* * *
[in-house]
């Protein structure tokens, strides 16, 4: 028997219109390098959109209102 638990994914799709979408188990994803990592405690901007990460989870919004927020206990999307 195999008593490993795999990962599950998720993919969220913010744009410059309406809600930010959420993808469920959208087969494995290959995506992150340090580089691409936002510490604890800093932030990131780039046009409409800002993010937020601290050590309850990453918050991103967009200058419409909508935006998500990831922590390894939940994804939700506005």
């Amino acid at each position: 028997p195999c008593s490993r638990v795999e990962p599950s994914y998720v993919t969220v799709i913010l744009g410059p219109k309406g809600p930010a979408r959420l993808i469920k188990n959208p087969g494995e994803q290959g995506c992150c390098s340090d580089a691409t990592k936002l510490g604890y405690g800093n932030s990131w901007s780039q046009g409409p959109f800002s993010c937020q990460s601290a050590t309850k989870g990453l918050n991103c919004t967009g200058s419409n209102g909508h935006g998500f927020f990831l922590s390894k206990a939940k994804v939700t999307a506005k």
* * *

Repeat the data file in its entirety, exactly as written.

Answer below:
[in-house]
């Protein structure tokens, strides 16, 4: 028997219109390098959109209102 638990994914799709979408188990994803990592405690901007990460989870919004927020206990999307 195999008593490993795999990962599950998720993919969220913010744009410059309406809600930010959420993808469920959208087969494995290959995506992150340090580089691409936002510490604890800093932030990131780039046009409409800002993010937020601290050590309850990453918050991103967009200058419409909508935006998500990831922590390894939940994804939700506005």
């Amino acid at each position: 028997p195999c008593s490993r638990v795999e990962p599950s994914y998720v993919t969220v799709i913010l744009g410059p219109k309406g809600p930010a979408r959420l993808i469920k188990n959208p087969g494995e994803q290959g995506c992150c390098s340090d580089a691409t990592k936002l510490g604890y405690g800093n932030s990131w901007s780039q046009g409409p959109f800002s993010c937020q990460s601290a050590t309850k989870g990453l918050n991103c919004t967009g200058s419409n209102g909508h935006g998500f927020f990831l922590s390894k206990a939940k994804v939700t999307a506005k």